Document Type : Seismology and Engineering Seismology
Khajeh Nasridin Toosi, University of Technology
Institute for Advanced Studies in Basic Sciences
Geological Survey of
Université Joseph Fourier
National Cartographic Center, Tehran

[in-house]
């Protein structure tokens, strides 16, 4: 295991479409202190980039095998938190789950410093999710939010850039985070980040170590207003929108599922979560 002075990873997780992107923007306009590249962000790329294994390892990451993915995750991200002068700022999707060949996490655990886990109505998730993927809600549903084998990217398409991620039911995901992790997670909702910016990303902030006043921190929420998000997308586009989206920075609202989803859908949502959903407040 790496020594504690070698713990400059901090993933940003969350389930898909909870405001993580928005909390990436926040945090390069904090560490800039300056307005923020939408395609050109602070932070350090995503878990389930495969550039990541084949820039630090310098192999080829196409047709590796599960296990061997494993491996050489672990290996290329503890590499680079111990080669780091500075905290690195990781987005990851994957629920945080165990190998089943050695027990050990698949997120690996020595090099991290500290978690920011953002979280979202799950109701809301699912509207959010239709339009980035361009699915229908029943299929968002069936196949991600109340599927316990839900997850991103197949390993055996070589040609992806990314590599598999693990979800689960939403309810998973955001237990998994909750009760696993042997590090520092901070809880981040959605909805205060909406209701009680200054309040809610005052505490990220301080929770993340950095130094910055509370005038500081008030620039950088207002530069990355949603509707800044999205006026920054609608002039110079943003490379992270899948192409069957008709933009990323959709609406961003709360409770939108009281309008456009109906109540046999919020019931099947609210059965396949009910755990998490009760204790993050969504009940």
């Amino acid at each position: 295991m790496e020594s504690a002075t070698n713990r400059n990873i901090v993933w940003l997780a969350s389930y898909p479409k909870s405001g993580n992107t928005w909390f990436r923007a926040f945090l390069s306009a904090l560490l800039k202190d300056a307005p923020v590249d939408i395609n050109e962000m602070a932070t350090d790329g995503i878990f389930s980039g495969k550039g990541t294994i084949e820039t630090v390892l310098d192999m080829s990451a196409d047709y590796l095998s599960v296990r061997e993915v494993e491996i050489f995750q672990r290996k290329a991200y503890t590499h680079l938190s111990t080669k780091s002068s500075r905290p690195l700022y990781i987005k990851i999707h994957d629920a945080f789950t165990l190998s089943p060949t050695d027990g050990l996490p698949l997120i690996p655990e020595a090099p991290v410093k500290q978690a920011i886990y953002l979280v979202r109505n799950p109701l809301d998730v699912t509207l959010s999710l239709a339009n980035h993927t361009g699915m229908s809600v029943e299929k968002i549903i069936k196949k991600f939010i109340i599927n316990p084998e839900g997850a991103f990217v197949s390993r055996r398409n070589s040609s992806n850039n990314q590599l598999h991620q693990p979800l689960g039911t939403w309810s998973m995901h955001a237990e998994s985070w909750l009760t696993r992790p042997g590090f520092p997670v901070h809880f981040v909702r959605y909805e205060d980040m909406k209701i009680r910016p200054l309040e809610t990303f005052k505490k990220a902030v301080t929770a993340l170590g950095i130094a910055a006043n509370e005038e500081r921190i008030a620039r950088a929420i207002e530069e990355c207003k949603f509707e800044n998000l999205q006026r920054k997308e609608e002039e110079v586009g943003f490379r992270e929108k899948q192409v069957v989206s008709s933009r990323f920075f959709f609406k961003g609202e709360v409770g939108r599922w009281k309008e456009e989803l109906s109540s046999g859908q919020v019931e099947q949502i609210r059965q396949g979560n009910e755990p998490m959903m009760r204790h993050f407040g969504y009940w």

The NW-SE trending Zagros mountains form a linear belt more than 1500km in length, from eastern Turkey in the NW to the strait of Hormuz in the SE. They result from the continental collision between the Arabian plate and Central Iran that started during the Miocene [e.g. 40], or perhaps earlier in Cenozoic time. A threedimensional visco-elastic finite element model was developed in order to simulate long-term, displacement rate along the Main Recent Fault and Kazeun fault by adjusting the effective fault friction. In order to undertake this process, a friction range of 0.02-0.3 was used for a fault. A model was constructed using spatially varying crustal thickness, geothermal gradient, and two major faults. The mesh covers a rectangular area in the Zagros with horizontal dimensions of 1500km×600km and a depth extent of 70km. Structural boundaries are derived from several deep seismic soundings carried out in the area. The constructed model is first used in the calculation of thermal initial condition and secondly in analyzing the deformation. The structure of the fault zones is represented by contact surface with the Coulomb friction law. One of the most striking results of our rheological test is that the faults are locked if the friction exceeds 0.2. By comparing our results with geodetic measurements [48, 51], a realistic model is defined in which the displacement rates on the MRF and Dena, Kazerun and Borazjan faults reach 3.3mmyr-1, 2.8mmyr-1, 1.9mmyr-1, 0.5mmyr-1 for a fault friction of 0.02. These results strongly suggest that MRF and Kazerun fault are weak faults like San Andreas and North Anatolian faults.